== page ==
To the editor:

Over the past several weeks, life as we know it has changed. Nations struggle to cope with a growing number of COVID-19 patients, economies are crumbling, people are out of work, schools and restaurants are closed, politicians are arguing, and grocery store shelves are nearly empty. It is a time of uncertainty for all and I understand that we all feel a bit vulnerable right now.

That being said, I believe we as humanity will learn and grow from this situation. I have already seen some amazing changes that will positively impact our world in the future. A few of these observations are:

• Handwashing has improved globally and will help limit the spread of common colds, the flu, and the newest coronavirus;

• People understand they are not as safe as they thought they were and I feel this makes us more grateful for small joys in life;

• Hospitals have learned to make numerous changes at lightning speed for the safety of their communities;

• Physicians realize that not all patients need to be seen in the office. Such realizations could help us with future healthcare improvements nationally;

• Online schooling options have advanced dramatically in just a few weeks and will help us have a more robust education system.

• And all of us will never take toilet paper for granted again!

Yes, in the past few weeks I have seen people react to these changes in many different ways. I have seen anger, fear, humility, faith, hope, and courage. I have seen fear and anger for sure. For example, I was in line at H-E-B and the woman in front of me cursed at the young and nervous checker, saying it was his fault she could not find paper towels. People who are normally calm and unflappable appear irritable and on edge. And I hear the fear everywhere. Fear of dying, fear of not being able to pay the rent, fear of the unknown. The fear manifests in many ways including hopelessness, anger, tension, lack of trust, and hoarding. This fear is pervasive and contagious. However, I believe as a society we will not remain in this place of fear, but rise above and learn how to better emotionally deal with such fearful situations.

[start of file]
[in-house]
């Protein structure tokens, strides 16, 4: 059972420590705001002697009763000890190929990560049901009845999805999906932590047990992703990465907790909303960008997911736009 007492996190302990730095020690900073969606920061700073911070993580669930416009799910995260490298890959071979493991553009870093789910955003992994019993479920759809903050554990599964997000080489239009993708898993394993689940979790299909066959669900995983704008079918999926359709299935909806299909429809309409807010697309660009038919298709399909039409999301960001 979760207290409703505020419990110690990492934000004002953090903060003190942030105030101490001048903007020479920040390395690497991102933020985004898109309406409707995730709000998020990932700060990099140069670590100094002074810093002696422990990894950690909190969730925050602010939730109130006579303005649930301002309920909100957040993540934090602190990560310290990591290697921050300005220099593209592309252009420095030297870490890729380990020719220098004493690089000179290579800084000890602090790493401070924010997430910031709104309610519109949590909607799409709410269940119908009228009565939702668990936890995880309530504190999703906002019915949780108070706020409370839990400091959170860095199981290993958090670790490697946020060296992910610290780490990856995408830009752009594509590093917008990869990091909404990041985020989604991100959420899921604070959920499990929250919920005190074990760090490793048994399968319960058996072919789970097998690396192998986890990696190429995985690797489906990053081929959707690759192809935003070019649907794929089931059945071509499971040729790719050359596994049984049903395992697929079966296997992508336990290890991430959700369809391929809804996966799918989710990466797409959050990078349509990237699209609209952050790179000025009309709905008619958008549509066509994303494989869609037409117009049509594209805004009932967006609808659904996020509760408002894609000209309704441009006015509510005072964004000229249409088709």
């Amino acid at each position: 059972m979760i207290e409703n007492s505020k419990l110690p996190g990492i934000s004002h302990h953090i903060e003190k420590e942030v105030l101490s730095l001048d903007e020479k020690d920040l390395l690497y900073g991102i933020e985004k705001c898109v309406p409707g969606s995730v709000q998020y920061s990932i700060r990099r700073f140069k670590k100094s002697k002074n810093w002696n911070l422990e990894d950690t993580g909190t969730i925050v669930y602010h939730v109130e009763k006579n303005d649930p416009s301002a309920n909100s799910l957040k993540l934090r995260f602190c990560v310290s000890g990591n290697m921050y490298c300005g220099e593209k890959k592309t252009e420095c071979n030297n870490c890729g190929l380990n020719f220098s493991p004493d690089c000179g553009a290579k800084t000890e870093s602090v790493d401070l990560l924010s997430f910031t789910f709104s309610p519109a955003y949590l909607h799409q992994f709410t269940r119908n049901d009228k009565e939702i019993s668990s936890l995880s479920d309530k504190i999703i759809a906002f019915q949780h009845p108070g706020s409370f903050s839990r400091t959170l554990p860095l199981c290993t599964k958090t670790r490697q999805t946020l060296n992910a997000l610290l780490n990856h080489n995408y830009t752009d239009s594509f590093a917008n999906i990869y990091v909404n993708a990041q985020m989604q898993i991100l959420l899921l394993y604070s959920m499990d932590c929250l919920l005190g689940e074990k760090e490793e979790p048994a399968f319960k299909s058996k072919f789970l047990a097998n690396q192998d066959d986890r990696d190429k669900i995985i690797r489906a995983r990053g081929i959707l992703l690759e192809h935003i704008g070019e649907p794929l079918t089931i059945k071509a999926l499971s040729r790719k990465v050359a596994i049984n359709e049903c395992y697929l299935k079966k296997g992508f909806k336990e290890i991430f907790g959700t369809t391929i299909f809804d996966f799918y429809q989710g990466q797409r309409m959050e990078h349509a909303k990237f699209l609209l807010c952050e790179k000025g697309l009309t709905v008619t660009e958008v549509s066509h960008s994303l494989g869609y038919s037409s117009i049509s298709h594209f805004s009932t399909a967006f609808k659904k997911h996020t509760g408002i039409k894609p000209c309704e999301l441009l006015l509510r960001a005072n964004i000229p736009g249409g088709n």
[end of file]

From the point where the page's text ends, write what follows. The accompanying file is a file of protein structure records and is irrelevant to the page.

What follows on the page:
I am gladdened to see many examples of people leaving the fear behind and embracing kindness and compassion instead. My neighbors are sharing food and toilet paper. The hospital volunteers are isolated at home and making masks in case they are needed by those who care for patients. Physicians, nurses, and support staff come to work at Peterson Health every day to take care of the persons who need them. The postal delivery guy still waves and smiles as he fills my mail box. My neighbors still call with funny stories about their grandchildren.

This is a difficult time for all of us, but I remain hopeful that we will learn and become better than we were before. The Coronavirus is a real threat, a true danger. But we will survive as humanity through this and I believe we will be defined in how we handled this crisis. Did we handle with fear, anger, and hoarding? Or did we handle with faith, love, and courage? After this is over we will all look back and reflect, and my hope is that we become better; better humans, better communities, a better nation, a better world.

– Audrey Cortez,


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